Mrs. McArthur, or Fran, as she later would insist to be called, went beyond correcting my grammar. She saw beyond my failings, my miscomprehension, and the all blunders a stuttering young Chinese boy made. I was challenged to read T. S. Eliot and James Joyce. I even ended up writing a small novel as a final assignment in her creative writing class — The Meditation of Betelgeuse, an audacious attempt though embarrassing in retrospect. At the commencement ceremony, I was given a handful of awards, mostly in science subjects, but also three awards that I was particularly proud of: English, Fine Arts, and Music(Composition). There was this photo in the Sun Times, the local newspaper, with me, the top graduating student in my class and “Ontario Scholar,” flanked by Sam and Natasha, Head Boy and Head Girl who were in fact both a head taller than me! In retrospect, this was quite an extraordinary achievement for someone with no aspiration in the arts at the beginning. Fran was part of this incredible journey.

Coming from Hong Kong I was two years more advanced than my Canadian peers in most maths and science subjects. I could have applied to university at the age of 16 but the counsellor Mr. MacLeran discouraged me to do so. He thought that instead of skipping grades, I should take the time to improve my English, learn French, learn about Canada, its history and the new world that I was immersed in. Jokingly he thought that I needed to grow bigger to not to be bullied by the big boys, which was in fact quite true. The only regret I have is that I did not do more sport or did more social stuffs like other teenagers did. Instead I joined the orchestra, spent all my time outside school doing art, making music, practising yoga, becoming an activist in environmental protection, vegetarianism, and animal right. At any rate, my timetable at school was filled with all the extra classes that I didn’t really need for my original, typically Asian academic pursuit. I was learning creative writing, art, music, French, and even social studies. I broke the Asian smart cookie stereotype.

Fran would later tell me that she and other teachers and counsellors often talked about my study and how they “conspired” to delay my departure from this wonderful highschool. My love for art, music, and literature was all due to them and their attempt to create a more balanced education for me. Fran never coerced me to do anything, but encouraged and challenged me in the most gentle way to explore. Timid as I was, I never dared to make any bold choices until much later in life, but the seeds were planted then. After highschool, I took the graduation award to enter into chemical engineering program at McGill, only hating it and switched my major to linguistics and Sanskrit, while taking many music history classes in the second year. Montreal was as far as I could get, but it turned out to be a springboard for me to explore the world. It was the sense of wonder and insatiable curiosity which continued to drive me. They were all kindled in my highschool years with Fran.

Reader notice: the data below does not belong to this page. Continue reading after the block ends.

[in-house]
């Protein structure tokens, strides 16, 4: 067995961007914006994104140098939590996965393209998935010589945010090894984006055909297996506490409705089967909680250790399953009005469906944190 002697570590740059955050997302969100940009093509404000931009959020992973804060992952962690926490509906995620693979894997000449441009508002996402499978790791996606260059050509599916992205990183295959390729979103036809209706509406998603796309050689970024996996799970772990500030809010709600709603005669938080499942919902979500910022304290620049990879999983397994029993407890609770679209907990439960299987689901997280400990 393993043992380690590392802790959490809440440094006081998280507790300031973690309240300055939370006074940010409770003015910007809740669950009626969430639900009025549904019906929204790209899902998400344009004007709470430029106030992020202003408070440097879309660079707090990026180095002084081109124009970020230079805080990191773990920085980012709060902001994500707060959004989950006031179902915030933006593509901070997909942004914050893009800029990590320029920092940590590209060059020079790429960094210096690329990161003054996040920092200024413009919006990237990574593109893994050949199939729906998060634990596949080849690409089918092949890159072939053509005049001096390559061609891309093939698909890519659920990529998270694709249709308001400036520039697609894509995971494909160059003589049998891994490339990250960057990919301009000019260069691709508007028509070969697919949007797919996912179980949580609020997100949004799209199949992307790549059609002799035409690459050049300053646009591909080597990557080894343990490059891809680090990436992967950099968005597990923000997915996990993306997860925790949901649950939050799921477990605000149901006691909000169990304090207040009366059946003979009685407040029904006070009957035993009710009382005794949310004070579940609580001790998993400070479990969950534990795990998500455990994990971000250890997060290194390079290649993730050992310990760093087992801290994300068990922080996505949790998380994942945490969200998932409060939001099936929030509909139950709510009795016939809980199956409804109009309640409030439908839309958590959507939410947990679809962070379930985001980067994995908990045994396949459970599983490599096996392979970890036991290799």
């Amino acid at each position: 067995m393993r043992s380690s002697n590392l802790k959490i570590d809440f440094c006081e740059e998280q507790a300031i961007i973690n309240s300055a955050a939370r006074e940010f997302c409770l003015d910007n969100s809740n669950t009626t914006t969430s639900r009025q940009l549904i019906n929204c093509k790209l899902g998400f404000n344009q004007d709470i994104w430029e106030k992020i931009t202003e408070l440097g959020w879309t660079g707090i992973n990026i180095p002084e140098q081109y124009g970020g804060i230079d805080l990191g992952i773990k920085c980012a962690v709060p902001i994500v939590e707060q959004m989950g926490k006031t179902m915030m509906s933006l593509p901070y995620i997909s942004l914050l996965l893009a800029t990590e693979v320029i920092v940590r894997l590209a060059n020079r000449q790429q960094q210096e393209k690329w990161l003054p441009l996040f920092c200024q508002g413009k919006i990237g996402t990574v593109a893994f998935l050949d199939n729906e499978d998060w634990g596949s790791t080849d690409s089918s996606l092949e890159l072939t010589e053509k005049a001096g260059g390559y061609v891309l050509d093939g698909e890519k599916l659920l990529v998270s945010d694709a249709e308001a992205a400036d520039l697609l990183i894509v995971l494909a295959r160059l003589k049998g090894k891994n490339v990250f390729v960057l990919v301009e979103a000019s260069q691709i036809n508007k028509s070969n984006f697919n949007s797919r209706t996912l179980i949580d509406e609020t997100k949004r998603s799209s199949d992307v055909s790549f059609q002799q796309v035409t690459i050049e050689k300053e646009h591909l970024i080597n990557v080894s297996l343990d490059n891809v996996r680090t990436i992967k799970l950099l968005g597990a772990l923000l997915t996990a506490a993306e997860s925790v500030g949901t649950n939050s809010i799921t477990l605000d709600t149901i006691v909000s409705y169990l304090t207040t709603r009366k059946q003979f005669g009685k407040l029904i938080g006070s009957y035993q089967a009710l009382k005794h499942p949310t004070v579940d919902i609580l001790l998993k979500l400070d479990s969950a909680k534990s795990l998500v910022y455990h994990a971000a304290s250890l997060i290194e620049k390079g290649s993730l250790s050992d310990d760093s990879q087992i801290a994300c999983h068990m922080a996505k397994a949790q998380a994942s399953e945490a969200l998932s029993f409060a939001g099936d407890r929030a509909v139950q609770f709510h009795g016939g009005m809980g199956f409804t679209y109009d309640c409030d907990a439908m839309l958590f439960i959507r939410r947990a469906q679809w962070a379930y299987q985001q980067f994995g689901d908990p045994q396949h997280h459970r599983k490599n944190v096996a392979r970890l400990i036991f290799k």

I wrote many experimental short stories and poetry under Fran’s guidance. When I argued that there were ideas that I could not express in English, or in any language, she suggested to me to explore the world of dreams and symbols, and introduced me to the works of Jung and Kandinsky. I ended up creating my own language of symbols and to this day I am still obsessed with mystical symbols and exotic scripts. A handful of my drawings and paintings carry this unusual theme, and were likely precursors to my later arcane interest in Sanskrit calligraphy and Esperanto.

Fran noted my insecurity not only in my English, but also my own growth as a person. She reminded me often that I could not let my shortcomings be a crutch. To “liberate” me, she proposed voice-opening sessions to me, that is, shouting in the wilderness, something I dared not to try more than a few times on the beautiful Bruce Trail and at the Inglis Fall where I hiked often. With the encouragement of my two other wonderful art teachers, Mr. Gleiser and Mr. Sebesta, I created a substantial body of curious artwork including outdoor sketches inspired by the unique landscape of rural Ontario, the lake and the escarpment of the Grey Bruce county.

I was invited to Fran’s beautiful stone schoolhouse in Annan a few times where I met also her artist husband Jim, from whom I always wanted to have watercolour lessons. They were extremely kind to me and we often shared interesting conversation and music. Fran was a great lover of nature. I once had the chance of camping on their land. It was a cold winter day and I woke up finding all the food I brought with me frozen in the morning!